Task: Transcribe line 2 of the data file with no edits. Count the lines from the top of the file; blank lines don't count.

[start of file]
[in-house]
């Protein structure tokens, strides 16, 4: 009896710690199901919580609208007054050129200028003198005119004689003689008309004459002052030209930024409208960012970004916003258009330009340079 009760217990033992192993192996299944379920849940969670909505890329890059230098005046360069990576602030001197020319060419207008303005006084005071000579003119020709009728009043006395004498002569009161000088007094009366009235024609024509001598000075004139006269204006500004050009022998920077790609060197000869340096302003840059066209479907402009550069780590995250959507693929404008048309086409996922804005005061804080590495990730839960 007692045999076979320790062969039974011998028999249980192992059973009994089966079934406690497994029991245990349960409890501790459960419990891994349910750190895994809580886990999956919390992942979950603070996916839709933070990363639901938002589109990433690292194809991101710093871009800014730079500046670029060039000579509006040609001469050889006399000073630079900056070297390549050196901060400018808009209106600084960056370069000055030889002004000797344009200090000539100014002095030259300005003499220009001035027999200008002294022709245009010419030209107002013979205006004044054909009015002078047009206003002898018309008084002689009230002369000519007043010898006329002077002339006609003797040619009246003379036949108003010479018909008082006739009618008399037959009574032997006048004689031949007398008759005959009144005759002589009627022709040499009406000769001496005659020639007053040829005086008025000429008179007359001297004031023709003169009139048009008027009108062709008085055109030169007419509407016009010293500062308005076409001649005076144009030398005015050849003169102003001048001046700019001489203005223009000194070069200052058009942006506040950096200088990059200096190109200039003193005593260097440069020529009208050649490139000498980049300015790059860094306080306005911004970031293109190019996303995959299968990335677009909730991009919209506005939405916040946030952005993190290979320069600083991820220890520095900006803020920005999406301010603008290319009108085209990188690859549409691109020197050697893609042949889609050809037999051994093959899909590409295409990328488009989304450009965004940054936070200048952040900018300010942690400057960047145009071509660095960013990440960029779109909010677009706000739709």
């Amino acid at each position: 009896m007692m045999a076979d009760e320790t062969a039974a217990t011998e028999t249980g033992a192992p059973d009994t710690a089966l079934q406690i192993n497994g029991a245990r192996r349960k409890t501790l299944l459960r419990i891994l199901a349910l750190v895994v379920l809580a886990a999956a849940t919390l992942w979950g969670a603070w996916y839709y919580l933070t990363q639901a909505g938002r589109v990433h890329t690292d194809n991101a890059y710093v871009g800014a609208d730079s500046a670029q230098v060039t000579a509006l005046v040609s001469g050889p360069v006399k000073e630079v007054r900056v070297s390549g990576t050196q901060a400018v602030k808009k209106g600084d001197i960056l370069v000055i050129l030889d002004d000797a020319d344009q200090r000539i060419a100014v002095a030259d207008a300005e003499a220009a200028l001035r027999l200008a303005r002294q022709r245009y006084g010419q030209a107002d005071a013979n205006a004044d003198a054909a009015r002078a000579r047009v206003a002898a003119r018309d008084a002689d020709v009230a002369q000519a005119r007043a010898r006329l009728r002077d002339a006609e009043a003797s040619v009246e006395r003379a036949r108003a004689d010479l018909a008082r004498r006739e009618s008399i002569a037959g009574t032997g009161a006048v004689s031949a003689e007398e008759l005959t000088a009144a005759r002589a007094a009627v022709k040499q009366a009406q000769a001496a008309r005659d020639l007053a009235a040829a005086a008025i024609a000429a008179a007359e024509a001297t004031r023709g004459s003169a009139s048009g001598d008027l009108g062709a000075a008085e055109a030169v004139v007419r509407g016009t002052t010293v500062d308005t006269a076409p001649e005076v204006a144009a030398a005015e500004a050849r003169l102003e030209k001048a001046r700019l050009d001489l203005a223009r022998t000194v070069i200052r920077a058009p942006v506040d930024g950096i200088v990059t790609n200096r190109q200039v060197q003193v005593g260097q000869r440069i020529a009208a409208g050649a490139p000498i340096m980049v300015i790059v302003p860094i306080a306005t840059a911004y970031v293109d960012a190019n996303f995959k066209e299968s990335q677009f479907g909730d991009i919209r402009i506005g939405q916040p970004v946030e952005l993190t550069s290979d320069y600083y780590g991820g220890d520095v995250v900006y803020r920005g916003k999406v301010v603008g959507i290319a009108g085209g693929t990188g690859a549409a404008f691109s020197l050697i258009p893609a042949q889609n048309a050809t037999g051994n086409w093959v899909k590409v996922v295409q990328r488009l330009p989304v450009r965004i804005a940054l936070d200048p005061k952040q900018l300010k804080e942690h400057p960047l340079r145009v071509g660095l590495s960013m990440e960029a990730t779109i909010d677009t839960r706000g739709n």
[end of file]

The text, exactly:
């Protein structure tokens, strides 16, 4: 009896710690199901919580609208007054050129200028003198005119004689003689008309004459002052030209930024409208960012970004916003258009330009340079 009760217990033992192993192996299944379920849940969670909505890329890059230098005046360069990576602030001197020319060419207008303005006084005071000579003119020709009728009043006395004498002569009161000088007094009366009235024609024509001598000075004139006269204006500004050009022998920077790609060197000869340096302003840059066209479907402009550069780590995250959507693929404008048309086409996922804005005061804080590495990730839960 007692045999076979320790062969039974011998028999249980192992059973009994089966079934406690497994029991245990349960409890501790459960419990891994349910750190895994809580886990999956919390992942979950603070996916839709933070990363639901938002589109990433690292194809991101710093871009800014730079500046670029060039000579509006040609001469050889006399000073630079900056070297390549050196901060400018808009209106600084960056370069000055030889002004000797344009200090000539100014002095030259300005003499220009001035027999200008002294022709245009010419030209107002013979205006004044054909009015002078047009206003002898018309008084002689009230002369000519007043010898006329002077002339006609003797040619009246003379036949108003010479018909008082006739009618008399037959009574032997006048004689031949007398008759005959009144005759002589009627022709040499009406000769001496005659020639007053040829005086008025000429008179007359001297004031023709003169009139048009008027009108062709008085055109030169007419509407016009010293500062308005076409001649005076144009030398005015050849003169102003001048001046700019001489203005223009000194070069200052058009942006506040950096200088990059200096190109200039003193005593260097440069020529009208050649490139000498980049300015790059860094306080306005911004970031293109190019996303995959299968990335677009909730991009919209506005939405916040946030952005993190290979320069600083991820220890520095900006803020920005999406301010603008290319009108085209990188690859549409691109020197050697893609042949889609050809037999051994093959899909590409295409990328488009989304450009965004940054936070200048952040900018300010942690400057960047145009071509660095960013990440960029779109909010677009706000739709």